Another difference between sports leagues is the use of salary caps to limit what teams can spend on player salaries.(d) Of the four leagues, the MLB is the only one that lacks a formal salary cap. While the 1995 collective bargaining agreement that followed the 1994 strike introduced a luxury tax that punishes salaries above a certain level, it isn’t a true cap and payrolls are technically unlimited. That’s important, says Zimbalist, who explains, “Caps can be quite inflammatory.”According to Staudohar, salary caps and payroll penalties “took center stage” in the MLB strike and NHL lockout that took place in 1994 and 1995.2
Players’ unions inevitably oppose salary caps, for obvious reasons. Caps also exacerbate financial differences among owners. For example, if teams had radically different revenues yet were expected to spend the same amount on player salaries, then the difference between their respective profits could be painfully high. As Zimbalist wrote in a 2010 article, “Minimally, this outcome produces tension and conflict among the team owners and, maximally, it could challenge financial stability across the league.”3
Thus far, we have identified two specific reasons baseball has been able to avoid labor disputes over the last two decades: a strong players’ union and the lack of a true salary cap. Yet Zimbalist cautions that there is no “simple answer” and emphasizes the importance of individual personalities, specifically baseball’s commissioner since 1992, Bud Selig. As Zimbalist writes in his 2007 book, In the Best Interests of Baseball?, the MLB before Selig was characterized by “managerial arrogance, lassitude, and inefficiency,” in large part because the sport “depend[ed] on a nominally omnipotent but in practice closely circumscribed commissioner.”4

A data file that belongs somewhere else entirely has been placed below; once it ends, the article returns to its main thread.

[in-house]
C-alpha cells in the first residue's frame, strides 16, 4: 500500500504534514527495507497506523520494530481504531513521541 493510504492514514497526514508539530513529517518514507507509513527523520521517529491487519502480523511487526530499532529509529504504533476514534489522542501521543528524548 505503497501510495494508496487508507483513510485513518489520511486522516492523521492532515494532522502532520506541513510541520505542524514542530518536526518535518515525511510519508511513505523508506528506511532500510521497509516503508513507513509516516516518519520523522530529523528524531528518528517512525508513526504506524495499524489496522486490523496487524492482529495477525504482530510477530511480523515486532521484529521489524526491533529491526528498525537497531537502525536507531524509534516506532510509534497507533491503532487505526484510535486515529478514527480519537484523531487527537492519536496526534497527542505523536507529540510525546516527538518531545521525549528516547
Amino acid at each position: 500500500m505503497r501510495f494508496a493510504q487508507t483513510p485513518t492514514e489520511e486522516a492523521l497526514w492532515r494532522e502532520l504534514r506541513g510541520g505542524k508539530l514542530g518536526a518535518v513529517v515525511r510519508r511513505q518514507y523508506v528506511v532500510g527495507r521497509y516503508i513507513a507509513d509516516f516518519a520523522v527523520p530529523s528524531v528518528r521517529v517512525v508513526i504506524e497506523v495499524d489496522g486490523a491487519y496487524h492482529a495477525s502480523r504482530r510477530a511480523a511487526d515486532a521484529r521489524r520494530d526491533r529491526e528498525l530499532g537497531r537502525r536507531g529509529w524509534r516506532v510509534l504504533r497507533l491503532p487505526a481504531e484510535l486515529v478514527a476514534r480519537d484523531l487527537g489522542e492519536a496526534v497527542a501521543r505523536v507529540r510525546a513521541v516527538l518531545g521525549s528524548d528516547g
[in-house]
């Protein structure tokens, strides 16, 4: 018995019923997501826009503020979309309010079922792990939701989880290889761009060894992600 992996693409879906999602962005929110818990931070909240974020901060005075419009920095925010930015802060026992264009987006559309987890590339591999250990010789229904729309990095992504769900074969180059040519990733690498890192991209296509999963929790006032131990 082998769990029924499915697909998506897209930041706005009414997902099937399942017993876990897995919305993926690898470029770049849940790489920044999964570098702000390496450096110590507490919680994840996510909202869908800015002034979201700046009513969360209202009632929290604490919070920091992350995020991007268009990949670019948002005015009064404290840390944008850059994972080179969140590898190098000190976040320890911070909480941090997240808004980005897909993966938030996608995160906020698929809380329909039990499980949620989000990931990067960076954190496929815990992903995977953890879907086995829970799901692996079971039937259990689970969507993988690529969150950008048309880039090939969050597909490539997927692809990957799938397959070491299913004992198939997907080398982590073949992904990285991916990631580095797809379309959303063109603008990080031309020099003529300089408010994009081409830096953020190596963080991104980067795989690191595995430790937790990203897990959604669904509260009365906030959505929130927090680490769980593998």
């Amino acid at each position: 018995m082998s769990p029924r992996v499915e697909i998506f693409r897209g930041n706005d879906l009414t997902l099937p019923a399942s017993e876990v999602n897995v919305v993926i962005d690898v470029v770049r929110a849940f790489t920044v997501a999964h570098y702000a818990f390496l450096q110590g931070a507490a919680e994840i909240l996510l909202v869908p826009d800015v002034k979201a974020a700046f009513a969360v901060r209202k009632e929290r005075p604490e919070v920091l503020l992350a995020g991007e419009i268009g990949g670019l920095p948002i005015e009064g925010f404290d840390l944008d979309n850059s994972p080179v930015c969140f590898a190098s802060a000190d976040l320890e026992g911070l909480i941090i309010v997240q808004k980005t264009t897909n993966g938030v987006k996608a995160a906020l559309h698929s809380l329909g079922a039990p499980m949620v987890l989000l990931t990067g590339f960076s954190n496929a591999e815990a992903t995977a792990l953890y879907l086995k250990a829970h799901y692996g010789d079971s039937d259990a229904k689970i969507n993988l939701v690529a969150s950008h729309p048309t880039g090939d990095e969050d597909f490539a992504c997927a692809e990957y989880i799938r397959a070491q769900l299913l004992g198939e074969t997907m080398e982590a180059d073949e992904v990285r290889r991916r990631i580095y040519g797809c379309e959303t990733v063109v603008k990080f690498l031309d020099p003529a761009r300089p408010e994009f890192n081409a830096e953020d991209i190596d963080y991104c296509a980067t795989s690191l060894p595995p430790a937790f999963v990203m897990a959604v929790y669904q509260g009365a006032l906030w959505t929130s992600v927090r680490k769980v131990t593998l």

Selig changed all that. “Through the use of carrots and sticks, and some manipulation,” Zimbalist explained in an interview, “[Selig was able] to get owners to stop fighting with each other and follow some effective leadership… His ability to get owners at least nominally on the same page is what paved the way for innovation in the game, because it allowed for more revenue growth, but also [got] owners to have a more sensible approach to collective bargaining.”
An interesting lesson from baseball seems to be that the more organized both sides (players and owners) are, the more effectively they can negotiate and the less likely disputes are to reach the point of becoming work stoppages (strikes or lockouts). Whether other leagues can follow suit remains to be seen.
- Michael H. LeRoy (2012) “Federal Jurisdiction in Sports Labor Disputes,” Utah Law Review, 2: 815-860.
- Paul D. Staudohar (1998) “Salary Caps in Professional Team Sports,” Compensation and Working Conditions, Spring: 3-11.
- Andrew Zimbalist (2010) “Reflections on Salary Shares and Salary Caps,” Journal of Sports Economics, 11(1): 17-28.
- Andrew Zimbalist (2006) In the Best Interests of Baseball, Hoboken, NJ: John Wiley and Sons, p. 207.
- (a) Lockouts are initiated by the owners, typically when they are afraid players will strike at a potentially disastrous moment. For example, if owners worry that players will strike right before the playoffs, when their leverage is highest, then it may make sense to lock them out before the season starts.
- (b) The MIT Sloan Sports Analytics Conference brought together researchers, commentators, and industry professionals to discuss the growing role of data and analytics in sports.
- (c) To give one dramatic example, the average career span of an NFL running back is about three years.
- (d) While salary caps can produce a clear financial benefit for owners – they limit the amount spent on paying players – their other primary purpose is to introduce competitive balance across a league, so that wealthier teams don’t have an automatic advantage over poorer teams simply because they can afford a better roster of players. The evidence suggests, however, that salary caps may not be having their intended effect of facilitating competitive balance.